If you’ve ever found yourself dating a partner who’s emotionally unavailable, you know how confusing and frustrating it can be to take the relationship to a deeper level. It doesn’t matter how much fun you two seem to have together—somehow he or she still struggles to share their true feelings, commit to plans, or develop emotional intimacy with you. What’s going on? “It’s like a roller coaster. You might think, ‘We’re in love, the sex is amazing,’ but then your partner just pulls back. He or she may desperately want that deeper connection with you, but for whatever reason lacks the tools to interact in that way,” explains Shirani Pathak, a licensed clinical social worker and founder of the Center for Soulful Relationships. Emotional unavailability is a real thing—not just some vague way to dismiss a relationship that’s not working out. But just because your crush is emotionally distant doesn’t mean the relationship is doomed to fail. A little understanding of the psychology of attachment (plus some strategic communication techniques) can go a long way toward healthy romance.
What’s the deal with being emotionally unavailable?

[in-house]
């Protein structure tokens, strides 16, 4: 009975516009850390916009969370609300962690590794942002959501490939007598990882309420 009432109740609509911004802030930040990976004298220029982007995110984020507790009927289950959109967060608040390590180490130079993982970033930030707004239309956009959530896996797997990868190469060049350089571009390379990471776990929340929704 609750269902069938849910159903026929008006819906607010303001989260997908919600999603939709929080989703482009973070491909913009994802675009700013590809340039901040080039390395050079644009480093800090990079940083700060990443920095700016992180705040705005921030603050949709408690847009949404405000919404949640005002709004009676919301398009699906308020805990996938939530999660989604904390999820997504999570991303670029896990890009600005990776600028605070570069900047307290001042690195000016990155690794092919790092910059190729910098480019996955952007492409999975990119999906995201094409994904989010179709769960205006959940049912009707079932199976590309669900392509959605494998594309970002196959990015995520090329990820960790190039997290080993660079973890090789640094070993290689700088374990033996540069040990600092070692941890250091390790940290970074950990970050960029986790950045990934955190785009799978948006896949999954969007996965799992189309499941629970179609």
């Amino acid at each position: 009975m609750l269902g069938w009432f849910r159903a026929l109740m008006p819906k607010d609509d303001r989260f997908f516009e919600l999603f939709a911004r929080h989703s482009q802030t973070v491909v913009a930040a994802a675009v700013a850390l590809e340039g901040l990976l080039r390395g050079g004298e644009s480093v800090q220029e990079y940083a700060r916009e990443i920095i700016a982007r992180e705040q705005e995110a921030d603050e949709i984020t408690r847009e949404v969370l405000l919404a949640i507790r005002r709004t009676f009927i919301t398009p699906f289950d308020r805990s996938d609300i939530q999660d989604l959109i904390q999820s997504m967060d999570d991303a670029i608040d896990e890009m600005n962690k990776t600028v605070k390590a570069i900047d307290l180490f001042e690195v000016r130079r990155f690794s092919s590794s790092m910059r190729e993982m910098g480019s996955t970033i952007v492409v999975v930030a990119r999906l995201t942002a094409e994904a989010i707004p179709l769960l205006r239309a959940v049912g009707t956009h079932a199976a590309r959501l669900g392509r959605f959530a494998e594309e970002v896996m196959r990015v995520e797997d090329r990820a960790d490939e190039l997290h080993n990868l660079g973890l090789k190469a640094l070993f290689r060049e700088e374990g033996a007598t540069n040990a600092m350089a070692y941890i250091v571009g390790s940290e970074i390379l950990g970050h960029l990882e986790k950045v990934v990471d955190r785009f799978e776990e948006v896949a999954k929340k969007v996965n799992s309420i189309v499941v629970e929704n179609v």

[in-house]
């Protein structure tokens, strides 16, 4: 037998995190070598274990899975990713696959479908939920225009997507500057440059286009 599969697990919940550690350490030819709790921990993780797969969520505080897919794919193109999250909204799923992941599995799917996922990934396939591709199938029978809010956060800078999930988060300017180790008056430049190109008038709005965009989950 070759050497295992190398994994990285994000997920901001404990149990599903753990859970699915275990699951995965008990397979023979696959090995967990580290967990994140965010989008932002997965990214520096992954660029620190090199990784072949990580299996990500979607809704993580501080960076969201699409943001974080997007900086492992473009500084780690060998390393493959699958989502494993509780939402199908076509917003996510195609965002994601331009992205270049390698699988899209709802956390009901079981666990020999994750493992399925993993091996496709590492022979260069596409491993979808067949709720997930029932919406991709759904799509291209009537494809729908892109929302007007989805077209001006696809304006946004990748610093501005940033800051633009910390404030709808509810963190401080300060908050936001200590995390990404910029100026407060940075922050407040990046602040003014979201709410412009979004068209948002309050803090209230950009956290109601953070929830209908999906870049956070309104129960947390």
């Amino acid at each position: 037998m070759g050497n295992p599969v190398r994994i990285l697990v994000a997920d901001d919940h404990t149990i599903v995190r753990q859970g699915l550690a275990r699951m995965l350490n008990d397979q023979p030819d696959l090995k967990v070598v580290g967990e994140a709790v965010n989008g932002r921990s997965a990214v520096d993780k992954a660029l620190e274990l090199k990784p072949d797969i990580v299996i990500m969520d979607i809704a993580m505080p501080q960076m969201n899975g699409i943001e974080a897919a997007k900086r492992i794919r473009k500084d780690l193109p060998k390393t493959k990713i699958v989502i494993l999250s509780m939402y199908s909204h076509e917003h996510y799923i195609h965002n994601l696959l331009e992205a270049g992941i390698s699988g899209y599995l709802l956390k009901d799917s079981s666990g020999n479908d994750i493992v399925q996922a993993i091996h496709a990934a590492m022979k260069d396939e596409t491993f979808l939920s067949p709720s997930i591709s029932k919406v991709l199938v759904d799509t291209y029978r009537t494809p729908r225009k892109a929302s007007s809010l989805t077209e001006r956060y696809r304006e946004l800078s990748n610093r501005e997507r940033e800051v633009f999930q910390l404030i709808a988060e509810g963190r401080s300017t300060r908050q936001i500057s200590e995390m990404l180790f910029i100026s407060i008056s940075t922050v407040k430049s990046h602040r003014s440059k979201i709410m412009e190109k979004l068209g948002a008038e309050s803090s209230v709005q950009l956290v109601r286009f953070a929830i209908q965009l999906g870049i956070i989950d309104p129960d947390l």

So you’ve found yourself with someone who just can’t commit: They ghost in the middle of texting, they pull back every time things seem to be moving in the right direction, and they get evasive when you ask too many personal details about their life. What’s the deal? They might be emotionally unavailable. This level of availability (and stagnancy!) directly relates to attachment style. Most of the population has a secure attachment style, which means they don’t fear intimacy and connection, says Pathak. These people tend to form healthy, fulfilling relationships. The remaining 50 percent of people fall primarily into two other attachment style categories: anxious and avoidant. Clingy people who grip a little too tightly on relationships have an anxious attachment style. On the other end of the spectrum is the avoidant attachment style. This is where you tend to find emotionally unavailable men and women. “People with avoidant attachment style do not want anything to do with intimacy. They’ll date frequently and have a lot of one-night stands and break a lot of hearts. They just always have that wall up,” says Pathak. They’re opposites, but people with avoidant attachment styles tend to attract those with the anxious version, adds Pathak. A relationship between these two amplifies the weakness of both styles. “One’s trying to flee the relationship while the other’s trying hard to hold on to it. It really can trigger each other’s buttons,” she says.